Erin: There are many different types of challenges with Arctic research, but I can address one from the western science lens. One of the main problems that our team is trying to solve is developing a better understanding of carbon emissions from permafrost and conveying our findings to policymakers so that they can adequately incorporate these into carbon budgets and climate goals. The number of allowable emissions to reach temperature targets hasn’t yet included emissions from permafrost, which may hamper our ability to meet the goals outlined by the Paris Agreement. Beyond western science, there are other problems caused by climate change, colonization, and industrialization, but those are much more challenging to solve and would be better described from Indigenous perspectives or residents of the Arctic who directly experience these challenges.
Greg: Mirroring Erin’s comments about developing a better understanding of the Arctic, I have a keen interest in putting the results of our Arctic climate science on the map because I believe a cartographic approach is our best option for reaching a broad audience. The challenges we face when mapping our Arctic work are extensive. Some of them stem from the simple fact that the Arctic has far less (spatial) data than the rest of the planet, affecting everything from our spatial models to the mapped-based communication of our results. Additionally, from a practical standpoint, it often surprises me just how few people understand a map that uses a northern polar projection. Often, much more effort is needed to create an easily digestible map of the Arctic, by making better use of additional labeling, feature annotation, and so on.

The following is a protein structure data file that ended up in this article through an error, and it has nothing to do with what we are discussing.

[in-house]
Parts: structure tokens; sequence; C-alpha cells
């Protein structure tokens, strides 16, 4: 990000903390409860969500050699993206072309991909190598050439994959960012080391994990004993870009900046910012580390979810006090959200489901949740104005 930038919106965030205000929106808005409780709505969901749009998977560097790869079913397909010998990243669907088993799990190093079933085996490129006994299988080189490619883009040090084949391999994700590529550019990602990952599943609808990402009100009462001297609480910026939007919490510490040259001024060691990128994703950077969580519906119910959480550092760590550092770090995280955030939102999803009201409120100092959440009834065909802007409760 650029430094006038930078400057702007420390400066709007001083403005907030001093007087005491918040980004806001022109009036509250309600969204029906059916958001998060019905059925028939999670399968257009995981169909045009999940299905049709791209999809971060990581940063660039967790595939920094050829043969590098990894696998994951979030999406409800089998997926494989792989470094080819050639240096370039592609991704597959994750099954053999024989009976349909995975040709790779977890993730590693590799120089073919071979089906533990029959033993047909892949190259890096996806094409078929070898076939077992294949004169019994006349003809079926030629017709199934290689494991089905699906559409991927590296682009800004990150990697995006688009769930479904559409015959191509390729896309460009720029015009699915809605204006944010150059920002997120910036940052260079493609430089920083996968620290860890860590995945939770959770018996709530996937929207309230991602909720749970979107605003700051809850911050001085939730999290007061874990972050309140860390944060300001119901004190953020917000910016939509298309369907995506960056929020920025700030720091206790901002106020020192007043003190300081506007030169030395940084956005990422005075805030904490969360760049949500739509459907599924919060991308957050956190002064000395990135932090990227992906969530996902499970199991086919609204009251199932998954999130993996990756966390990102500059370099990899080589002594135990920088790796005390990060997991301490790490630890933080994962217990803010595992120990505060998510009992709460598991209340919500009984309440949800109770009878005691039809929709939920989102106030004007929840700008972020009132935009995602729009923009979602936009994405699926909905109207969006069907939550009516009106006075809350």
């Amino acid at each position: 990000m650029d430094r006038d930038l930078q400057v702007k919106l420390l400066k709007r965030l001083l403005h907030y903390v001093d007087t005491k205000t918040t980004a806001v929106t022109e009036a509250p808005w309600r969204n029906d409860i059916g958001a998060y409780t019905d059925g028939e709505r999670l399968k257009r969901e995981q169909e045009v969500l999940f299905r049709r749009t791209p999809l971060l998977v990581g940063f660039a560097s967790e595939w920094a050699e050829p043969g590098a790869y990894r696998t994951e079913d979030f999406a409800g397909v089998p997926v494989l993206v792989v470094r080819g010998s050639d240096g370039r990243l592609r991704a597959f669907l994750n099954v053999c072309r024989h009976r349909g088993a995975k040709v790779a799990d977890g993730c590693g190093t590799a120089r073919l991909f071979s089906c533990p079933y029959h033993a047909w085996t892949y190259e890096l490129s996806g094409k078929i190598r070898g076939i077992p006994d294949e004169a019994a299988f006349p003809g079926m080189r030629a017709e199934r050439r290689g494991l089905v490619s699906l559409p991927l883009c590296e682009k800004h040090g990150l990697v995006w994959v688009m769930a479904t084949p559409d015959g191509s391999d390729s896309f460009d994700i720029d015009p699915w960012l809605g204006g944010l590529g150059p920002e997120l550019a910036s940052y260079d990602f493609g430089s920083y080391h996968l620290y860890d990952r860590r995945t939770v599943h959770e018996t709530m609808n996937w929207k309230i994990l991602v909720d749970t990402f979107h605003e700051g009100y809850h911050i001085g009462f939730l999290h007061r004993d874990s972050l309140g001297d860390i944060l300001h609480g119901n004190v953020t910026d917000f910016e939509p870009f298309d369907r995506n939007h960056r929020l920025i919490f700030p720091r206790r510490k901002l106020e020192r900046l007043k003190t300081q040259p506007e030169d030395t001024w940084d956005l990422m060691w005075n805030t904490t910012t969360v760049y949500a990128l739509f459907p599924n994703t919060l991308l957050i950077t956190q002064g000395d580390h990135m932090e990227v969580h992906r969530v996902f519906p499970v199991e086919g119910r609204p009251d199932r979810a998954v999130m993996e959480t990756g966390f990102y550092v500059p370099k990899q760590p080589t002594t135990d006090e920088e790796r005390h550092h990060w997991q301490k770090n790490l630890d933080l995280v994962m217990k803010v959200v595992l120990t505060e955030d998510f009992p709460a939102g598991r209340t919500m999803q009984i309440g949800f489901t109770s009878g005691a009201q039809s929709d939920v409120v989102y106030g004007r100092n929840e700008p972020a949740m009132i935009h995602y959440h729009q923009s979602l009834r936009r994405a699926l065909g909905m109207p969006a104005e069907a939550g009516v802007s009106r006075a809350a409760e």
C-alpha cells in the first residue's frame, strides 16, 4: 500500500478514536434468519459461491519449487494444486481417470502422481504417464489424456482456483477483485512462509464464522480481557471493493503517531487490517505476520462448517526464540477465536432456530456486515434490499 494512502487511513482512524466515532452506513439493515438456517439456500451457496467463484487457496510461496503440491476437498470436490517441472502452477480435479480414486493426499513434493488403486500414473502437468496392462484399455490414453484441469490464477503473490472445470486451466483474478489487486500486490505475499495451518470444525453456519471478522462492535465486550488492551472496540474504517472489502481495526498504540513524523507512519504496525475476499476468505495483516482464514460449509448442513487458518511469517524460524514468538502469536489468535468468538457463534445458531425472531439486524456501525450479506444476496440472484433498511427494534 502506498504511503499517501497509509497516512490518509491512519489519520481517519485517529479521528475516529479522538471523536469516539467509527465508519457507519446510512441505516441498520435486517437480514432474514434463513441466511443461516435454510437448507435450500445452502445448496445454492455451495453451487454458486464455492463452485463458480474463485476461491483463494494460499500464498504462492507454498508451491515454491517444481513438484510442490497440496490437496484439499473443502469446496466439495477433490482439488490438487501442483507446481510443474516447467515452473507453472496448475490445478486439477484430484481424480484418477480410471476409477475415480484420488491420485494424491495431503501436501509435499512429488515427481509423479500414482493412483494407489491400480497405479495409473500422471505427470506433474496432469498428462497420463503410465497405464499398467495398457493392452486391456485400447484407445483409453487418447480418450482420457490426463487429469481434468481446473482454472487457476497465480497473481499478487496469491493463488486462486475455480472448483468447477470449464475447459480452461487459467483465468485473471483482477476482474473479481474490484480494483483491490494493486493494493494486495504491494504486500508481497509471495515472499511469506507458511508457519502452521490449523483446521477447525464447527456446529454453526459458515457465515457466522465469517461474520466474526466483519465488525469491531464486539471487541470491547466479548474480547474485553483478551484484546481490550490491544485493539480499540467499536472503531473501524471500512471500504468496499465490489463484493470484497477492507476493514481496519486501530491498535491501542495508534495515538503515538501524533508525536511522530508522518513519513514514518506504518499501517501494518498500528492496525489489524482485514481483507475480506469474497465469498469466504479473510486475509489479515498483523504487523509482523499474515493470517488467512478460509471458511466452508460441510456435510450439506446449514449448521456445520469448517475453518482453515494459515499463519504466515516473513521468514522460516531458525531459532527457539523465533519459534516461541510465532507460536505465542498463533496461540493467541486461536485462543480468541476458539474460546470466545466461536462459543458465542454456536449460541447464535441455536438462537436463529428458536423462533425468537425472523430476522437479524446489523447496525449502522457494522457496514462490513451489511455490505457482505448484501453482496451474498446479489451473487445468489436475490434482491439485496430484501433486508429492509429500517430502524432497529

Much more effort is needed to create an easily digestible map of the Arctic, by making better use of additional labeling, feature annotation, and so on.
Have you connected with indigenous communities that call the Arctic home? If so, can you describe your work with them?
Erin: In my previous experience in graduate school, I would spend a few months during the summer living in the town close to where we worked. This allowed me to present my research to community members, attend community events, and engage with the youth through educational activities or volunteering at the library. In my current role at Woodwell, I haven’t had the opportunity to spend much time in the field due to the pandemic, but other folks working on the project have been in touch with local community members to keep them informed about our work. One of my colleagues, Darcy Peter, also published this great resource with guidelines for working with Northern communities.
What are some common misconceptions when people think of the Arctic and how does Unstable Ground change that?